The Hawkeyes have three outstanding players in Kris Murray (20.6 ppg, 8.6 reb.), Patrick McCaffery (11.8 ppg.) and Filip Rebraca (14.0, 8.5). Unfortunately for Iowa, the unbalanced Big Ten schedule gives it only one shot at Purdue, and it’s in West Lafayette.

Penn State: C

Jalen Pickett is almost a certain first-team All-Big Ten selection next month. He’s a stat stuffer, averaging 17.6 points, 8.0 rebounds and 7.0 assists before Purdue held him to 12 points and five rebounds in Wednesday’s 80-60 loss.

However, the Nittany Lions haven’t had a winning streak since New Year’s Day. They’ll finish with a winning record in former Purdue assistant Micah Shrewsberry’s second season, but there’s still a lot of work to be done in State College.

Michigan: C

More was expected from the Wolverines with Hunter Dickenson, Jett Howard and a highly regarded recruiting class.

But Michigan has reached the season’s mid-point having lost five of seven even though Dickenson has been his usual reliable self (17.7 ppg., 8.5 reb.). Howard is among the league’s best 3-point shooters and is averaging nearly 15 points a game.

Losing transfer point guard Jaelin Llewellyn to a torn ACL was an early setback but his replacement, freshman Dug McDaniel has been solid. The schedule turns favorable this month with a trip to Northwestern, followed by home games with Ohio State, Nebraska and Indiana. Go 4-0 and Michigan’s chances of making the NCAA tournament improve.

Michigan State: C

It may be time to start wondering if Tom Izzo’s magic in East Lansing is running out. Puzzling strategy (not double-teaming Zach Edey once, but twice) and recruiting disappointments have put the Spartans on the brink of Big Ten irrelevancy for the third consecutive season.

There is talent on the roster (Tyson Walker, Joey Hauser, A.J. Hoggard, Malik Hall) but there’s no one who puts fear into opponents like Cassius Winston, Miles Bridges, Denzel Valentine, etc. There are enough victories left on the schedule that Michigan State should make the NCAA tournament (Minnesota, Nebraska, Ohio State) but is that enough for a proud program that has one national championship and eight Final Fours under Izzo?

Wisconsin: C

One year removed from a surprising Big Ten title with one of the oldest rosters in the country, the Badgers have lost six of seven.

Freshman Connor Essegian (Central Noble) has been a pleasant surprise, shooting 43 percent from 3-point range and averaging 10.5 points. Injuries have hampered leading scorer Tyler Wahl (12.6), but veteran Chucky Hepburn (12.3 ppg.) has been solid.

Ohio State: C-minus

Brice Sensabaugh is a contender for Big Ten Freshman of the Year, ranking second in the nation among all freshmen at 17.6 points a game.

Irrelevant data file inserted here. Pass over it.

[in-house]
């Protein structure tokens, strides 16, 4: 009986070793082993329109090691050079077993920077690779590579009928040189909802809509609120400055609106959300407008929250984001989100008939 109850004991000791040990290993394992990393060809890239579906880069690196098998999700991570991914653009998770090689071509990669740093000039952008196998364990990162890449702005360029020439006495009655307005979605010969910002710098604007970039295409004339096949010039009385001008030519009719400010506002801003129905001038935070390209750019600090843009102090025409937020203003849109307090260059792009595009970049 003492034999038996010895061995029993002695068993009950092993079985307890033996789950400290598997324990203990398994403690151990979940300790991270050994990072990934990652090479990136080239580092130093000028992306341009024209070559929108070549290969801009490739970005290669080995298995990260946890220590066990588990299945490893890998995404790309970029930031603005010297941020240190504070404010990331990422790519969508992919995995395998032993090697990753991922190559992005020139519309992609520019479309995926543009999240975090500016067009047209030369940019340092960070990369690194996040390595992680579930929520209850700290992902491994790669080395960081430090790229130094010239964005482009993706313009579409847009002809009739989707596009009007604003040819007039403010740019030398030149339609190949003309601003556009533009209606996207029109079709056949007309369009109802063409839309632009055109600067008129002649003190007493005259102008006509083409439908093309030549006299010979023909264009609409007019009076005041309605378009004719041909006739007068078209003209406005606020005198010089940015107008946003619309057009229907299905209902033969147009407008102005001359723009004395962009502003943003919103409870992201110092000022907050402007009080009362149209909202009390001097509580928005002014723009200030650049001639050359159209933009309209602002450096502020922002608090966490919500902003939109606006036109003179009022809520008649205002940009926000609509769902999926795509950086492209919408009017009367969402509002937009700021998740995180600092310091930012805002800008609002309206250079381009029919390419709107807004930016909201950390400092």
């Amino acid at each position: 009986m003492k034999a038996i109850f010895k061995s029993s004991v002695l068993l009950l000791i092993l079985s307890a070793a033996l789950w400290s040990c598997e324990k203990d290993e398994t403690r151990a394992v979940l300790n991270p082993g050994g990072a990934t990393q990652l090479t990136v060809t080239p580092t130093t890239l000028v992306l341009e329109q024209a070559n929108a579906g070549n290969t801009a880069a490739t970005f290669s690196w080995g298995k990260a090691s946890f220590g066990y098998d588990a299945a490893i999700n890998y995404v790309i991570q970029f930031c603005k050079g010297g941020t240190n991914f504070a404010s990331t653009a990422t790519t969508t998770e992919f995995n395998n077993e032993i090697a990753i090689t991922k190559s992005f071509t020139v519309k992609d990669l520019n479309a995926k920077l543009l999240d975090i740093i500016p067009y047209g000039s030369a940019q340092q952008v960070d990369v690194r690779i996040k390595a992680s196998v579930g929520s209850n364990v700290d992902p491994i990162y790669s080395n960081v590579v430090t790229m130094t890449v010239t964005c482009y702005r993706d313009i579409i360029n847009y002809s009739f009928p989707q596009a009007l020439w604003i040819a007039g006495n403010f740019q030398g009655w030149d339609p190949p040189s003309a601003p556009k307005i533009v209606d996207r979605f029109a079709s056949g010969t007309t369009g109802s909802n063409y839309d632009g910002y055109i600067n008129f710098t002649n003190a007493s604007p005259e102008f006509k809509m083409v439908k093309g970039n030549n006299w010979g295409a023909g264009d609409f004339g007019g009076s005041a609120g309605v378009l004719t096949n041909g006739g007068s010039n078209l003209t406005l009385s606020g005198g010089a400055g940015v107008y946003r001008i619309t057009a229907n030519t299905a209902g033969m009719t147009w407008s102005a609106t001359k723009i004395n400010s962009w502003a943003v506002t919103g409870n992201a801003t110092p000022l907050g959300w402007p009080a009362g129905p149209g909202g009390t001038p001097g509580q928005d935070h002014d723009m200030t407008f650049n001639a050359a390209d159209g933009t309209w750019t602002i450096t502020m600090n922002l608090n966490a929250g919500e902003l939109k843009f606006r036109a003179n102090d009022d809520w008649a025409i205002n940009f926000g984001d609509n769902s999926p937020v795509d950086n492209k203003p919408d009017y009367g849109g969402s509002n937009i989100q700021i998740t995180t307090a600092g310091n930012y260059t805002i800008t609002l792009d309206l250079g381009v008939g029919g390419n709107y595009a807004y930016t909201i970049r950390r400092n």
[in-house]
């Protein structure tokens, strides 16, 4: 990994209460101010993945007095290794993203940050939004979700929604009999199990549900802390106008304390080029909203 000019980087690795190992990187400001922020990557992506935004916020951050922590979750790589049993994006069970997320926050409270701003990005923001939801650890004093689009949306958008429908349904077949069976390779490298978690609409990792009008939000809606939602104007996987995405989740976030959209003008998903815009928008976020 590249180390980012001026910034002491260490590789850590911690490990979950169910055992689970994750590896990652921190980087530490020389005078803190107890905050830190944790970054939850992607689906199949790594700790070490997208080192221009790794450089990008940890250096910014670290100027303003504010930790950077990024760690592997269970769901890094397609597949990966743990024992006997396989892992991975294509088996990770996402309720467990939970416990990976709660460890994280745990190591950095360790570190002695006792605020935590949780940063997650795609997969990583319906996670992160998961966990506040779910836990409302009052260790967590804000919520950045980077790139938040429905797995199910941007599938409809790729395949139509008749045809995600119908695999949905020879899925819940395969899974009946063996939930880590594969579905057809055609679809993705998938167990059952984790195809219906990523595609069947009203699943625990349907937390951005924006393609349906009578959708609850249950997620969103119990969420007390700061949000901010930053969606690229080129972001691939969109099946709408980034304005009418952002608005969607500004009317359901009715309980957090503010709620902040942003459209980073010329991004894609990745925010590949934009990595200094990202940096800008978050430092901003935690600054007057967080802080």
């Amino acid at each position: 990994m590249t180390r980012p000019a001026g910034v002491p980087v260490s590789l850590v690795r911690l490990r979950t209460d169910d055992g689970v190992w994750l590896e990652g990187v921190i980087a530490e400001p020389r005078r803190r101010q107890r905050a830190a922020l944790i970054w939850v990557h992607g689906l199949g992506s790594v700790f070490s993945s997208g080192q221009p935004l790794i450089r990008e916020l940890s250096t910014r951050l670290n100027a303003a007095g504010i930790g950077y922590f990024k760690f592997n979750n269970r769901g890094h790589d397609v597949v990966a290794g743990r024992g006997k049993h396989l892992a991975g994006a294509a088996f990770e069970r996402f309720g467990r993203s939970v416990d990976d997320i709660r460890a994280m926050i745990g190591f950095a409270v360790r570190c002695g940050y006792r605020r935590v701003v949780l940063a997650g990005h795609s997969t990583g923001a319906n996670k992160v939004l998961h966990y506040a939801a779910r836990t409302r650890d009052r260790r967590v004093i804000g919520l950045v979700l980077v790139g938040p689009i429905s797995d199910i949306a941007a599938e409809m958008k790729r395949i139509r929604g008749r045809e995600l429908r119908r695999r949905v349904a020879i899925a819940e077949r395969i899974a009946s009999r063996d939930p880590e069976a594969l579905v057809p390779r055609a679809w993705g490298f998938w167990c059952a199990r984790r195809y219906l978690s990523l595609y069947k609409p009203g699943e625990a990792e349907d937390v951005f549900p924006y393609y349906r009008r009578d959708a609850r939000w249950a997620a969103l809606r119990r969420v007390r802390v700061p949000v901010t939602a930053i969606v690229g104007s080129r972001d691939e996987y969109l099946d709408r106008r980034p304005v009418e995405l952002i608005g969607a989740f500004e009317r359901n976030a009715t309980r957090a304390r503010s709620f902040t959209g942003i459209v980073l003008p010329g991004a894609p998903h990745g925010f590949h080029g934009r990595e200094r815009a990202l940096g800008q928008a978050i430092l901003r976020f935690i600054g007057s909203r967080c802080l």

But the Buckeyes have collapsed since Purdue beat them 71-69 on Jan. 5, losing six out of seven since then. An 11-10 overall record has led to some grumbling about coach Chris Holtmann.

Nebraska: D

Two hard-fought games with Purdue have pretty much been the season highlight for the Cornhuskers, who are well on their way to a fourth consecutive losing season under Fred Hoiberg.

Minnesota: F

When injuries haven’t limited the Gophers, their lack of team play has defined this season. Who would have thought fans would look back fondly at the Richard Pitino era?

Billy Packer and Purdue

Of all the tributes to Billy Packer following the Wake Forest legend and college basketball analyst’s death last week, none mentioned the impact he had on Purdue basketball.

In the mid-1960s, Packer was a young assistant coach under Bones McKinney at Wake Forest. Integration was slowly chipping away at the obstacles for African-Americans to play at major universities in the south. So, using a 1960 point-shaving scandal in college basketball as an excuse, the Atlantic Coast Conference voted to require a score of 750 in the Scholastic Aptitude test for admission. The bar was raised to 800 in 1964.

Future NBA player Herman Gilliam was in Wake Forest’s backyard playing for segregated Atkins High School in Winston-Salem, N.C., in 1964. McKinney and the

Demon Deacons desperately wanted Gilliam. Packer was assigned the task of recruiting Gilliam, but there was a problem – that 800 test score.

“Herman was an exceptionally talented player, and there was no question in my mind that he had the character and ability to do the academic work,” Packer told Larry Keech of the Greensboro News & Record in 1996. “Heck, he probably would have been a better student at Wake than I had been.”

Looking out for Gilliam’s best interests, Packer told him he needed another option in case his final attempt to get the 800 score on the SAT fell short.

“He had an aunt living in Indianapolis, so I called Bob King, an assistant coach at Purdue,” Packer recalled. “He hadn’t seen him play, but I told him Herman was good enough to help any college team and explained the situation. King checked with his head coach, George King, and they called back to agree to the bargain.

“Herman scored 792 on the boards. It was heartbreaking for all of us, but at least he had that option.”

By falling eight points shy of admission to Wake Forest, Gilliam came to Purdue and teamed up with Rick Mount and Billy Keller to provide the nucleus for the Boilermakers’ 1969 national runner-up team.

Gilliam, who died in 2005, later earned All-Big Ten honors and went on to a long NBA career.

Karlaftis honored

Former Purdue All-American George Karlaftis has been selected to the Pro Football Writers Association All-Rookie Team.

Karlaftis, who went 30th overall to AFC champion Kansas City, joins No. 2 overall pick Aidan Hutchinson of Detroit as the defensive ends on the squad.

During the final seven games of the regular season, Karlaftis recorded six sacks. His 48 quarterback pressures ranked second to Hutchinson among rookie edge rushers.

Kenny Thompson is the former sports editor for the Lafayette Journal & Courier and an award-winning journalist. He has covered Purdue athletics for many years.